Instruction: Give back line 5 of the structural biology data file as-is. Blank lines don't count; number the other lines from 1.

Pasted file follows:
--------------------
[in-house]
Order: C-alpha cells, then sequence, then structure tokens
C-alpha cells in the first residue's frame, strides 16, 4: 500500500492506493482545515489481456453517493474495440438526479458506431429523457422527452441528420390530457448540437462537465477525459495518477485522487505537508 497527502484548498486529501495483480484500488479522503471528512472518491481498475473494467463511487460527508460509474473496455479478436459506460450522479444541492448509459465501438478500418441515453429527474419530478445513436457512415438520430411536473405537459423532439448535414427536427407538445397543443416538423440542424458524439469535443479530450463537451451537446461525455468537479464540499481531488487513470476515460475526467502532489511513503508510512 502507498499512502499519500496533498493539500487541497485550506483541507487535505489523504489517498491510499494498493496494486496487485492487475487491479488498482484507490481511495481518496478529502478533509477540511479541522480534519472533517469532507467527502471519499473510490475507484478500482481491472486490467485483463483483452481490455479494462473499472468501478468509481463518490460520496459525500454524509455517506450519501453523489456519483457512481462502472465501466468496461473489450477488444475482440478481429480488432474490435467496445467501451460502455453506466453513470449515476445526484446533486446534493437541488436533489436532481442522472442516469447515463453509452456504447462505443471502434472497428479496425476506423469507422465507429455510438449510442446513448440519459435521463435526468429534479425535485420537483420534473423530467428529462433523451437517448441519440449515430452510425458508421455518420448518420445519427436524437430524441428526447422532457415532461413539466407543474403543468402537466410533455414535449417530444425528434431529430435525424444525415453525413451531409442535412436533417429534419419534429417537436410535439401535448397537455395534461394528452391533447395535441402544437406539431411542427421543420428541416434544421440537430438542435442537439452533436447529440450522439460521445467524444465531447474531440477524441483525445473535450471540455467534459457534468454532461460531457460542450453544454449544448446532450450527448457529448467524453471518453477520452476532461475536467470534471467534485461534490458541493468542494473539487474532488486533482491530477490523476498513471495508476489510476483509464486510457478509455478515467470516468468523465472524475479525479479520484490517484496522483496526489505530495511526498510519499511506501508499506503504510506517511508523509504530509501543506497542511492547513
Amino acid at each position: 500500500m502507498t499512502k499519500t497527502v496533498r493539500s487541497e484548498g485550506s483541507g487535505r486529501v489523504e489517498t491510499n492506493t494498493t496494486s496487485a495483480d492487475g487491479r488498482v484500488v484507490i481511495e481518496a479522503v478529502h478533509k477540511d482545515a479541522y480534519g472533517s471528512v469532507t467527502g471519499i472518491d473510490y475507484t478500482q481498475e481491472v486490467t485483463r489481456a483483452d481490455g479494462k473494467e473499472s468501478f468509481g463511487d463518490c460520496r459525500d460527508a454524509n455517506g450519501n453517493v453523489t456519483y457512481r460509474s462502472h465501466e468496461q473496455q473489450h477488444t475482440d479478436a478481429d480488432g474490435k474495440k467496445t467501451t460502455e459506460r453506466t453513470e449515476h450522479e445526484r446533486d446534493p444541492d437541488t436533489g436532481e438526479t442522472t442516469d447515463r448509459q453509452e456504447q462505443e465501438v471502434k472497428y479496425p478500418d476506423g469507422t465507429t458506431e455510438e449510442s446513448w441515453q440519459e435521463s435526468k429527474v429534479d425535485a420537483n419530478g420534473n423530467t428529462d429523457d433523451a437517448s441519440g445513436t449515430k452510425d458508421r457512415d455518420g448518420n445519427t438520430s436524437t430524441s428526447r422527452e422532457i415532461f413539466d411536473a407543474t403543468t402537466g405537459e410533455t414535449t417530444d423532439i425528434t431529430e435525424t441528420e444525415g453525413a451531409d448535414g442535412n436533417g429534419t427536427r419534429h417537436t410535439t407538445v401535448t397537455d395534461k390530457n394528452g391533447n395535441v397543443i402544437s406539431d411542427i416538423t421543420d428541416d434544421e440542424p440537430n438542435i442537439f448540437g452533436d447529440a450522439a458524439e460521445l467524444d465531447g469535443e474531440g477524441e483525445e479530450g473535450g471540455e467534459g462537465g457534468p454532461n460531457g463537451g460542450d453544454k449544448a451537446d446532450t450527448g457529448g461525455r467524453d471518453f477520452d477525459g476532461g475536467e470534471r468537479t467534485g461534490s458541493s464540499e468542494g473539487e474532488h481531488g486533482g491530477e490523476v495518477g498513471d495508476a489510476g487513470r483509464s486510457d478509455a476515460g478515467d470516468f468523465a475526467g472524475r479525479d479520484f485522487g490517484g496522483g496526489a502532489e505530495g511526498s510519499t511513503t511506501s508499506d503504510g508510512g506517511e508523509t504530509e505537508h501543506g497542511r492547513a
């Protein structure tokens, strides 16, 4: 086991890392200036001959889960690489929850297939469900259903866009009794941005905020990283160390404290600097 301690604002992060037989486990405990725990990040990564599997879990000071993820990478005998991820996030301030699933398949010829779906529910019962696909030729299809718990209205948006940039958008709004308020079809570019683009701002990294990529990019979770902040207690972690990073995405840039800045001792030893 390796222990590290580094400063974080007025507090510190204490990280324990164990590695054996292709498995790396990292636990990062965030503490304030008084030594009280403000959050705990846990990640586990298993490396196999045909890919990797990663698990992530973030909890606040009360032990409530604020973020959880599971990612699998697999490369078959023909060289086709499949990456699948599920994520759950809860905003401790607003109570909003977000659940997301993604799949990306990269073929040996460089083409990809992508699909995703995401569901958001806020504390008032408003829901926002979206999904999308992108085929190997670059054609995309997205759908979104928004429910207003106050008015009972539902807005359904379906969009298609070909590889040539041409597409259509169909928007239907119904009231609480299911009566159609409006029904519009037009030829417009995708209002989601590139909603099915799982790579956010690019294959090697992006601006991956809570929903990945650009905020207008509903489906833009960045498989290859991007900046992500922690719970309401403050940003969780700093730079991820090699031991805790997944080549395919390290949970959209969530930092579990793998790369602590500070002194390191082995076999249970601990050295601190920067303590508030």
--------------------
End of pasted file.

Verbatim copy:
């Protein structure tokens, strides 16, 4: 086991890392200036001959889960690489929850297939469900259903866009009794941005905020990283160390404290600097 301690604002992060037989486990405990725990990040990564599997879990000071993820990478005998991820996030301030699933398949010829779906529910019962696909030729299809718990209205948006940039958008709004308020079809570019683009701002990294990529990019979770902040207690972690990073995405840039800045001792030893 390796222990590290580094400063974080007025507090510190204490990280324990164990590695054996292709498995790396990292636990990062965030503490304030008084030594009280403000959050705990846990990640586990298993490396196999045909890919990797990663698990992530973030909890606040009360032990409530604020973020959880599971990612699998697999490369078959023909060289086709499949990456699948599920994520759950809860905003401790607003109570909003977000659940997301993604799949990306990269073929040996460089083409990809992508699909995703995401569901958001806020504390008032408003829901926002979206999904999308992108085929190997670059054609995309997205759908979104928004429910207003106050008015009972539902807005359904379906969009298609070909590889040539041409597409259509169909928007239907119904009231609480299911009566159609409006029904519009037009030829417009995708209002989601590139909603099915799982790579956010690019294959090697992006601006991956809570929903990945650009905020207008509903489906833009960045498989290859991007900046992500922690719970309401403050940003969780700093730079991820090699031991805790997944080549395919390290949970959209969530930092579990793998790369602590500070002194390191082995076999249970601990050295601190920067303590508030």